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Submission + - Wired: "Computer Privacy in Distress"

davidwr writes: Wired has an interesting editorial on laptop searches and seizures. It raises some interesting issues including: Employee rights against police searches in the workplace, routine vs. non-routine searches at ports of entry, the implications of never deleting files, police use of unrelated data found in a database search; using a single target to get a warrant to seize all information on a computer used by the many "real" targets of law enforcement, and more.
The article ends saying, "Of course, there's a chance that the courts will not recognize the different scope of privacy interests at stake in computer searches, or will not be adept at crafting a rule that gives enough leeway and guidance to law enforcement, while also protecting privacy. At that point, the Constitution may fail us, and we will have to turn to Congress to create rules that are better adapted for the information age."

Submission + - The Growing Problem of Censorship in India

eldavojohn writes: "While it may be easy to find censorship in North Korea and China these days, India's government is traveling down the same path. Much to my surprise, "In November, undercover Indian police in Mumbai were assigned to scan the catwalks at fashion shows in an effort to prevent a repeat of last year's episode in which an Indian model's top slipped to reveal her breasts. India censors banned Paris Hilton's music video "Stars Are Blind" from being shown on television in August, which shows the blond socialite cavorting on a beach in revealing clothes. India last year also tried to ban smoking scenes in films, reasoning that cigarette-wielding Bollywood stars were influencing people to take up the habit." The CEO of Sony's Indian division has been expressing concern that the censorship may spread to games and that these censorship rules are enforced and made randomly."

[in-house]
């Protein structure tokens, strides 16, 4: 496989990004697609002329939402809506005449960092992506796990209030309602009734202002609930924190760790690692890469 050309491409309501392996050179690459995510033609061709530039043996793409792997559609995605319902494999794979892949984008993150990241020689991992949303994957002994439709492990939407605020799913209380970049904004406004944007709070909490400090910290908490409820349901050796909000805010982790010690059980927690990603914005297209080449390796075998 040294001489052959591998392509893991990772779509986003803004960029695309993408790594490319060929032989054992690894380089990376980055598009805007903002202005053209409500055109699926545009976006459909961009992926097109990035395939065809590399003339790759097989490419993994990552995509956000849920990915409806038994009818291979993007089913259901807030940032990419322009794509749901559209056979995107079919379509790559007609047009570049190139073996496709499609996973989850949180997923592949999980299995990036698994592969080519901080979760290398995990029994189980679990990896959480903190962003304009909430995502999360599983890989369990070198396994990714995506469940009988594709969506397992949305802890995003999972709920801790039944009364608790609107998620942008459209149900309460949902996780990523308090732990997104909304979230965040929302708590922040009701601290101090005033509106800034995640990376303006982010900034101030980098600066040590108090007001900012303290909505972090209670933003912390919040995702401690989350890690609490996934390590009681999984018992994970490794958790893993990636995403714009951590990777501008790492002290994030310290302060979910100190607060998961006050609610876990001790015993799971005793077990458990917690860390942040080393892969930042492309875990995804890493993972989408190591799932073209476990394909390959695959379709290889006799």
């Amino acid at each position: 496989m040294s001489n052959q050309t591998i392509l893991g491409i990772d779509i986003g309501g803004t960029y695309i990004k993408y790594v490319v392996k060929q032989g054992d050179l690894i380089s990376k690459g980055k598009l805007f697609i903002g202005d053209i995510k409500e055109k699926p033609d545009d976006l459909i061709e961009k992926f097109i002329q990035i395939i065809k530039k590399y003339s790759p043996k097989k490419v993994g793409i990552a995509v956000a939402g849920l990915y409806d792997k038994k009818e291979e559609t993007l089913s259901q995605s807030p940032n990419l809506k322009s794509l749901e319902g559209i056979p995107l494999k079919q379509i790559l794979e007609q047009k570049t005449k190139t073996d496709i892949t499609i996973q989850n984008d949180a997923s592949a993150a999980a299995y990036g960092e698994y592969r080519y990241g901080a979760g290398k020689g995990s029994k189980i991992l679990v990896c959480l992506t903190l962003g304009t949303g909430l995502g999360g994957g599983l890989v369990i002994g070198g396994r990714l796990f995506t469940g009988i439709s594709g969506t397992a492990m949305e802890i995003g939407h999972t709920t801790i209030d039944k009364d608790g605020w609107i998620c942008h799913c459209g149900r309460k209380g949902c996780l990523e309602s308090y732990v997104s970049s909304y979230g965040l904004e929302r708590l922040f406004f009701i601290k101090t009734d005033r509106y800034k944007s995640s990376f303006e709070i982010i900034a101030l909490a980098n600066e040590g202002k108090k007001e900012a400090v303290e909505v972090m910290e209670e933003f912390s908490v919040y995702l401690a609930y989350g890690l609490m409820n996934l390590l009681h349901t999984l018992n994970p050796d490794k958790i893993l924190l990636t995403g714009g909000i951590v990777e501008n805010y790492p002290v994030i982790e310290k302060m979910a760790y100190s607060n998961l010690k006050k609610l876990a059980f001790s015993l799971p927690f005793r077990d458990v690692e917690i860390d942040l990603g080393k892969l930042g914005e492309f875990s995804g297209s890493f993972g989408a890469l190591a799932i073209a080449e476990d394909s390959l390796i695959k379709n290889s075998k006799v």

Future Desks to Charge Gadgets Wirelessly 111

IronMan writes "Future desks may allow us to charge our phones, iPods, PDAs and other gadgets wirelessly. Office equipment maker Herman Miller is one of the first companies to license the eCoupled inductive coupling technology from Fulton Innovation, Engadget reports. The desk will allows wireless transfer of energy through a magnetic field. Motorola is working together with eCoupled, but still is not sure when the first consumer devices with this technology will appear on the market. From the article: 'Of course, cordless charging isn't an entirely new concept, with HP recently showing off some of its own ideas for juiced-up furniture, and Splashpower talking up its charge-on-contact system for a few years now. We guess we'll just have to wait and see if this new power-happy desk becomes the same status symbol for the Web 2.0 crowd that Herman Miller's Aeron chair was back in Web 1.0 days -- assuming we haven't moved on to Web 3.0 by the time the desk actually comes out, that is.'"

Submission + - Sound goes faster than light!

Roland Piquepaille writes: "According to Physics Web in 'Sound breaks the light barrier' (Free reg. required), a professor of physics in Tennessee has designed an experiment which proves that sound can move faster than light. This looks like impossible — and it is. In fact, the physicist has tweaked some scientific definitions. No sound can go faster than light. But a sound pulse, or more precisely, all the wavelengths associated to a sound, have a "group velocity" that far exceeds the real physical limits. Have I lost you? Read more for a summary of various sources trying to explain this superluminal phenomenon in plain English."

Submission + - Utah's Newest Attempt to Block Pornography

gc8005 writes: There's something brewing in Utah. A new, non-profit organization called CP80 that wants to segregate Internet content based on IP ports. To a lay person, it sounds plausible, as CP80 describes port segregation like cable TV channels. But unlike the cable system, it's easily bypassed. Even more disturbing are the founders and backers of CP80, which include Ralph Yarro, who was recently fired from his CEO position at Canopy Group (see SCO fiasco), and several venture capital firms. Even Darl McBride has donated to the cause. Why are VCs backing a non-profit anti-pornography organization? What's the real story behind CP80?
The Internet

Submission + - Notable XML happenings in 2006

An anonymous reader writes: 2006 was a productive year for XML. The most sound and fury focused around browsers, with major new releases of every major browser. The importance of open, documented, standard file formats has suddenly become a critical issue to governments. The most effective XML technologies are growing from the grassroots because developers are looking at them and deciding they work. Join Elliotte Rusty Harold for a look back at the most significant XML news from 2006.

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